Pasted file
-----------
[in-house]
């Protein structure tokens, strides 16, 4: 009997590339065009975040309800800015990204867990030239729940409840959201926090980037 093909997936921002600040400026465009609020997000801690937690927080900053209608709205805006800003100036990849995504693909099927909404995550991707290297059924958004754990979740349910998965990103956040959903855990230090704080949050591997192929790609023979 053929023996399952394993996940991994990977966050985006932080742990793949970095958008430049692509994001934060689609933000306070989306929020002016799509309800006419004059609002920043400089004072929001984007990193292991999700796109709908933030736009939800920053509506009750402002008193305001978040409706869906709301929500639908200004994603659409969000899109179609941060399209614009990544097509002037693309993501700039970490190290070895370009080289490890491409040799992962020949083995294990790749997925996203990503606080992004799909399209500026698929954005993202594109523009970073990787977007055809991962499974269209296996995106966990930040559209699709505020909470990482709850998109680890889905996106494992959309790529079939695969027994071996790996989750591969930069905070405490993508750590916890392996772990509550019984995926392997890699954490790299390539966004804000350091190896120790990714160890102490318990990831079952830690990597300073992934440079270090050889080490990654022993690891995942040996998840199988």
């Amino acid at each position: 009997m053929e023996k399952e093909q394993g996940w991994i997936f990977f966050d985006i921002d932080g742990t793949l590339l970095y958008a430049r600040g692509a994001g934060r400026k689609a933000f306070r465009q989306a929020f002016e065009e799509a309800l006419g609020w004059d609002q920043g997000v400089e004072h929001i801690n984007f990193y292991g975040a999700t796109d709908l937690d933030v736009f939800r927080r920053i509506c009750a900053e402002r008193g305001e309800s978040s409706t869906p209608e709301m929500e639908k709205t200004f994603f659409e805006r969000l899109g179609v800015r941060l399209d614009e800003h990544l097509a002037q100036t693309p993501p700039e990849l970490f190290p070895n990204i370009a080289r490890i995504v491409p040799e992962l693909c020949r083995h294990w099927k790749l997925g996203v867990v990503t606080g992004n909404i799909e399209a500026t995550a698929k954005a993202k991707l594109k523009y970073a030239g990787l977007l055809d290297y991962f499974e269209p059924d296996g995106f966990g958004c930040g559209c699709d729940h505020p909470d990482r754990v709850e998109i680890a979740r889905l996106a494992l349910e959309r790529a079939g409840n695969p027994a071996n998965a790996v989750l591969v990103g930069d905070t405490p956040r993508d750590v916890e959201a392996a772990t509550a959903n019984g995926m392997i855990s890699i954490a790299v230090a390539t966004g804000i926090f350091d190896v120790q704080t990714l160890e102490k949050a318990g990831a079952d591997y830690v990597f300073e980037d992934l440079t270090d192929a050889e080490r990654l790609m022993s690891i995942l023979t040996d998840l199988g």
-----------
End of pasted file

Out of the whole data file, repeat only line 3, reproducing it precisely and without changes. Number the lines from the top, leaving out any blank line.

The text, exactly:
């Amino acid at each position: 009997m053929e023996k399952e093909q394993g996940w991994i997936f990977f966050d985006i921002d932080g742990t793949l590339l970095y958008a430049r600040g692509a994001g934060r400026k689609a933000f306070r465009q989306a929020f002016e065009e799509a309800l006419g609020w004059d609002q920043g997000v400089e004072h929001i801690n984007f990193y292991g975040a999700t796109d709908l937690d933030v736009f939800r927080r920053i509506c009750a900053e402002r008193g305001e309800s978040s409706t869906p209608e709301m929500e639908k709205t200004f994603f659409e805006r969000l899109g179609v800015r941060l399209d614009e800003h990544l097509a002037q100036t693309p993501p700039e990849l970490f190290p070895n990204i370009a080289r490890i995504v491409p040799e992962l693909c020949r083995h294990w099927k790749l997925g996203v867990v990503t606080g992004n909404i799909e399209a500026t995550a698929k954005a993202k991707l594109k523009y970073a030239g990787l977007l055809d290297y991962f499974e269209p059924d296996g995106f966990g958004c930040g559209c699709d729940h505020p909470d990482r754990v709850e998109i680890a979740r889905l996106a494992l349910e959309r790529a079939g409840n695969p027994a071996n998965a790996v989750l591969v990103g930069d905070t405490p956040r993508d750590v916890e959201a392996a772990t509550a959903n019984g995926m392997i855990s890699i954490a790299v230090a390539t966004g804000i926090f350091d190896v120790q704080t990714l160890e102490k949050a318990g990831a079952d591997y830690v990597f300073e980037d992934l440079t270090d192929a050889e080490r990654l790609m022993s690891i995942l023979t040996d998840l199988g």